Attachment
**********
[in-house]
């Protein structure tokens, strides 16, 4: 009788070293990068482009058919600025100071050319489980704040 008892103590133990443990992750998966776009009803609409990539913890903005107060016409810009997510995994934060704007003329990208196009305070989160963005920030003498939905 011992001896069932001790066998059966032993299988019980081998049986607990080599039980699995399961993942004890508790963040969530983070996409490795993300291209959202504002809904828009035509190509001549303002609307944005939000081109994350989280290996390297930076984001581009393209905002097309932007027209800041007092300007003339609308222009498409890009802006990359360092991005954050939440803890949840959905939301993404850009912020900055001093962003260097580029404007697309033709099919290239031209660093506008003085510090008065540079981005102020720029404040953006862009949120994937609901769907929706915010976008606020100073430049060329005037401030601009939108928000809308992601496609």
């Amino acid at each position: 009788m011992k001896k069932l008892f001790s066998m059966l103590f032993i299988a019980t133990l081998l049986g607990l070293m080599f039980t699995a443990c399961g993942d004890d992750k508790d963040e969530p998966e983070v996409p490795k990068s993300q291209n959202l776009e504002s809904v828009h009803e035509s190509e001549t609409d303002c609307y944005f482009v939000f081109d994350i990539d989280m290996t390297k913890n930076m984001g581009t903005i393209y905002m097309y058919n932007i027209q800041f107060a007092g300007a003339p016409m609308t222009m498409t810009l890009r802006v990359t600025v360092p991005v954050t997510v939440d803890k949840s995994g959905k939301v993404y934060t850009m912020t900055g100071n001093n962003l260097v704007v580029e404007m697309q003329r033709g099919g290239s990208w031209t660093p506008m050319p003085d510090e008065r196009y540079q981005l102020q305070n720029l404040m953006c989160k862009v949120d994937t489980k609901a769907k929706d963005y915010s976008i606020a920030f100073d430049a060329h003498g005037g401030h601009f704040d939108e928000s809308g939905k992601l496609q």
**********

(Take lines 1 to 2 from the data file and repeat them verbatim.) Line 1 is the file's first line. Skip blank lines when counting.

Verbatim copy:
[in-house]
């Protein structure tokens, strides 16, 4: 009788070293990068482009058919600025100071050319489980704040 008892103590133990443990992750998966776009009803609409990539913890903005107060016409810009997510995994934060704007003329990208196009305070989160963005920030003498939905 011992001896069932001790066998059966032993299988019980081998049986607990080599039980699995399961993942004890508790963040969530983070996409490795993300291209959202504002809904828009035509190509001549303002609307944005939000081109994350989280290996390297930076984001581009393209905002097309932007027209800041007092300007003339609308222009498409890009802006990359360092991005954050939440803890949840959905939301993404850009912020900055001093962003260097580029404007697309033709099919290239031209660093506008003085510090008065540079981005102020720029404040953006862009949120994937609901769907929706915010976008606020100073430049060329005037401030601009939108928000809308992601496609």